availability. However, there is a nice range that is effective for
    germinating vegetable seeds and growing vegetable transplants.

    Check out my vegetable gardening blog: The Rusted Garden. It is filled with
    garden information, videos, pictures, seed catalogs and seeds & things I
    sell. http://www.therustedgarden.blogspot.com

  8. Thanks for more great information Gary.
    Great work. 

  9. This video came at an absolutely perfect time. I have been thinking about
    starting seedlings indoors for the past two years and I think I may do it
    this year. The information was absolutely great for someone like myself who
    had no clue about what type of light is needed. Thank you for this video.

  10. from what i understand kelvins are gauged by heating steel at temps to
    produce that color intensity.

  11. Great video can you explain how much light hours do you give the
    seeds/seeding per day

  12. Thanks Gary for your informative video.

    Perfect time to me since I just started with tomatoes seeds in a mini
    greenhouse but without grow lights. And I noticed only one tenth of seeds
    germinated after two weeks time. Now I am going to try with grow lights and
    see whether the number increases in germinating. 

  13. Very informative video. A month ago I decided to build my own DIY LED
    grow-light. Something that isn’t being used that much yet. I had to do some
    research about the specific colors and the right electronics. My Devil’s
    tongue peppers are growing fine! If you’d like to know more about it, I
    might try to shoot a video in my best Dutch-English I can :) 

  14. love the way you do your videos..Very informative..I live in Florida, so do
    you think it is ok to start my seeds outside in the sun, or should I still
    use the grow lights?

  15. 20 – 50 bucks — *really ?* ……man ,Gary, you guys need to get a
    Menard’s or a Lowes in your city !

  16. Gary the colour temperature of a light source is the temperature of an
    ideal black-body radiator that radiates light of comparable hue to that of
    the light source, so that the surface temperature of the emitter will
    determine the wavelength of the light emitted. To the extent alight
    bulb that a hot surface emits thermal radiation but is not an ideal
    black-body radiator, the colour temperature of the light is not the actual
    temperature of the surface. An incandescent lamp’s light is thermal
    radiation, and the bulb approximates an ideal black-body radiator, so its
    colour temperature is essentially the temperature of the filament.
    Many other light sources, such as fluorescent lamps, or LEDs (light
    emitting diodes) emit light primarily by processes other than thermal
    radiation. This means that the emitted radiation does not follow the form
    of a black-body spectrum. These sources are assigned what is known as a
    correlated colour temperature (CCT). CCT is the colour temperature of a
    black-body radiator which to human colour perception most closely matches
    the light from the lamp. Because such an approximation is not required for
    incandescent light, the CCT for an incandescent light is simply its
    unadjusted temperature, derived from the comparison to a black-body
    radiator. The colour temperature of natural l daylight is 5500-6000 K.

  17. I was looking the other day at the 4ft fluorescent light bulbs sold as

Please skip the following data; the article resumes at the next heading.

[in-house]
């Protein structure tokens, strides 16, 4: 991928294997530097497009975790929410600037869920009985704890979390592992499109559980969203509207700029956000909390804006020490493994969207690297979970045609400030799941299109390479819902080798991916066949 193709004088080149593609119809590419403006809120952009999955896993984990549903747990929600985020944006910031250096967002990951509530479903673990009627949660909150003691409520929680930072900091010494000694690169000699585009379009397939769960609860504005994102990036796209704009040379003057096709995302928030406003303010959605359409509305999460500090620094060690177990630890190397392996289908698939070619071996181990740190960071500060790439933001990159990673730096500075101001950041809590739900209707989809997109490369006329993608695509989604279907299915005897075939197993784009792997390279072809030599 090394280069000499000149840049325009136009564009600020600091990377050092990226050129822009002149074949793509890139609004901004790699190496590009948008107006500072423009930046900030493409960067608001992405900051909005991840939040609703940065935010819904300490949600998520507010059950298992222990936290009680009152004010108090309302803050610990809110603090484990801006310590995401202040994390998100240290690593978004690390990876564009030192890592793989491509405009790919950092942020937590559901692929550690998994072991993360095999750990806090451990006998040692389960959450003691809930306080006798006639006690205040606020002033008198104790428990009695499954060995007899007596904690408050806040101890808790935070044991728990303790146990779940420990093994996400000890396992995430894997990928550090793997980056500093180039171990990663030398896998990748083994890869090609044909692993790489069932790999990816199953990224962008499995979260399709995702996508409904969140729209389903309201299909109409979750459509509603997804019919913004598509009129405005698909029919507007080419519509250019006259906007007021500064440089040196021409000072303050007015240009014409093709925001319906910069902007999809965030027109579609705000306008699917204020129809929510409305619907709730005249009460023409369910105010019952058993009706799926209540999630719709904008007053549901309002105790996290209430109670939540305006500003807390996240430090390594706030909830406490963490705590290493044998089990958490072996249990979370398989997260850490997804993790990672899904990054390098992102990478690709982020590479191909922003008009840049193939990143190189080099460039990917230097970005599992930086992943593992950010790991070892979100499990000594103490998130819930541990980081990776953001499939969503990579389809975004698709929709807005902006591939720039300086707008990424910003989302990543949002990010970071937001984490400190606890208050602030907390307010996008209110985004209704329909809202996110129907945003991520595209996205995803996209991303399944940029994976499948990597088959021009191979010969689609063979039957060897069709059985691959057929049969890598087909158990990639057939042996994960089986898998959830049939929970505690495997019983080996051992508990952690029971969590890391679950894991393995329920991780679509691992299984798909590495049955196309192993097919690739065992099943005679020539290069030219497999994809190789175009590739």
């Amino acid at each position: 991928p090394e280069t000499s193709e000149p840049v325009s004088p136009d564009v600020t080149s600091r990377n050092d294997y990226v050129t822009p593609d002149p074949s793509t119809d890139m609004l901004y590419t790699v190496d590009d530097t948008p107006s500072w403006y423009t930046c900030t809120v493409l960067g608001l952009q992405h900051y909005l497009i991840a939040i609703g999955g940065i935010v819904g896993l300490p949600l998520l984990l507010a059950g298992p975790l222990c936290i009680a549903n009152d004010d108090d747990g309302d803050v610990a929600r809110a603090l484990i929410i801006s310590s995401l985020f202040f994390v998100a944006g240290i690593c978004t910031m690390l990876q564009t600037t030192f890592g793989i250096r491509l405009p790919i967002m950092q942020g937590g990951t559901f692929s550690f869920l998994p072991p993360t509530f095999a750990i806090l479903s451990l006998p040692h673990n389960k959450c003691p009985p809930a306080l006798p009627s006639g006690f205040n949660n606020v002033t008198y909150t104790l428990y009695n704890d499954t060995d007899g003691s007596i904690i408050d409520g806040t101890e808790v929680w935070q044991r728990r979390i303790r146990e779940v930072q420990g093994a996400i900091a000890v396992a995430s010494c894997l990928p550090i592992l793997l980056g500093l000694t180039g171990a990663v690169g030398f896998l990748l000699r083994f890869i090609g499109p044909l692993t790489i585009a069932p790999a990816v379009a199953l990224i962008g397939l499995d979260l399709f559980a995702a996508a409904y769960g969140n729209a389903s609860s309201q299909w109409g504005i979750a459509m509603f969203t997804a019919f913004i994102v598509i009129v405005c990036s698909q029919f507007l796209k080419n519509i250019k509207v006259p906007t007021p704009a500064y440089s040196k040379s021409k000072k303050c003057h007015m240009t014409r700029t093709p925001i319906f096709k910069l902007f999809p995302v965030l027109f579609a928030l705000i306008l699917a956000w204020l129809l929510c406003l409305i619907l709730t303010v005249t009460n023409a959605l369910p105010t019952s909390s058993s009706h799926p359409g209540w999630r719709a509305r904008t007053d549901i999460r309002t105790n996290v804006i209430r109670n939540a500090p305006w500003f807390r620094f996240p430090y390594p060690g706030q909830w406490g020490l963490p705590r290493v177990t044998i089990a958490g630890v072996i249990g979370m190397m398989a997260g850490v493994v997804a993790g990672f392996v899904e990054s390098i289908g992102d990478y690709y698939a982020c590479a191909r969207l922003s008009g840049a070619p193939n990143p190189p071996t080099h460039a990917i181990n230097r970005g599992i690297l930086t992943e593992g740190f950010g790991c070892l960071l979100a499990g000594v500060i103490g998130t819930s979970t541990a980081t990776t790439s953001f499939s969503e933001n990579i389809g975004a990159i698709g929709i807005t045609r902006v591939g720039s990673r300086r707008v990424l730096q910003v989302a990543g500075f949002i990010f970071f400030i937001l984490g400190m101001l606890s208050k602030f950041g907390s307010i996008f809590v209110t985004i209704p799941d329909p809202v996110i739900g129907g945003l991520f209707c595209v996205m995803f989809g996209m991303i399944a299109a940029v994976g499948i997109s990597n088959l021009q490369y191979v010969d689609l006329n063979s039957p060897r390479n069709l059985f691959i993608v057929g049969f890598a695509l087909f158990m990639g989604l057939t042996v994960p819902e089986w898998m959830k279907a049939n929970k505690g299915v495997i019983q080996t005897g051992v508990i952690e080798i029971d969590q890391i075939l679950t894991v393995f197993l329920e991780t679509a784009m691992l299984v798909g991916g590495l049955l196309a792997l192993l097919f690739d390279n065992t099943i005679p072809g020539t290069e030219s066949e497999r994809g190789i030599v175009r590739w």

“plant and aquarium”. 1600 lumens, 2700 kelvin. At twice the price ($11
    each), they seem to be outside the range. Is there a reason?

    http://www.homedepot.com/p/Philips-4-ft-T12-40-Watt-Plant-and-Aquarium-Linear-Fluorescent-Light-Bulb-392282/100117845
    

  18. Excellent Video!!!!

  19. You mention that we should put the light fixture close to the plant,
    especially if the light is “weak”. However, no matter how bright the light
    (the lumen number) is, that intensity will fall off (decrease) as the
    distance increase. In fact, a fixture twice as far away will give only 1/8
    the amount of light; three times as far away means 1/27 the original
    intensity reaches the plants. That’s because any source of radiation, like
    light, drops at the cube of the distance.

    So it’s a trade off between heat (which even florescents develop, albeit
    less than halogens or incandescents) and the light it gives off. Put a hot
    light too close to the plant and it will fry (bake is a more accurate term,
    but not as colorful).

    Power (Watts) consumed is directly proportional to the light output for any
    type of light source. The more power, the hotter will be the light. But
    heat, too, is a form of radiation, so it falls off by the cube of the
    distance, just as light does. A fan will move air (and the heat in it) away
    from the plants/seedlings and will displace that air with cooler air, if
    needed.

    Thanks for your videos. I have shared them with gardening friends for
    years,and we have all benefited from your expertise.

  20. Awesome video!! Thanks. 

  21. Great info

  22. This was great information! I typically use my window sill and sunlight but
    I am currently working on a project to grow my herbs in small decorative
    boxes in the winter so this information was very helpful. I heard you
    mention you use foil for the boxes? I ran across a link posted on another
    thread (by Sleestaksrule) about reflective material and surprisingly, foil
    was not recommended. You may find this interesting. Here is the link:
    http://www.rollitup.org/t/grow-room-qustion-mylar-panda-film-reflectix-foil-white-paint.237642/
    It is info for grow rooms and not boxes, but it provides reflective
    information which is what I need for my boxes. 

  23. Walmart carries (or carried) the Lights Of America brand of T8 fixtures. A
    dual T8 used to be about $9.99 a few years ago and I think now it’s up to
    $11 or so. I’d buy 2 fixtures and take the ballast out of one, combine
    them in one fixture, and give each bulb it’s own ballast. You’ll get 5,000
    lumen off each bulb but it will shorten the bulb life. I’d say replace
    after 1 year of constant use every day. It’s enough light to grow small
    tomato plants indoors like Tiny Tim or Red Robin. I love grow light videos
    and this was well done.

  24. Great video, thanks!!! For the adventurous souls who want to grow peppers,
    cukes, and cherry tomatoes under lights, would several 60 watt (not
    equivalent) 6400K CFL bulbs work?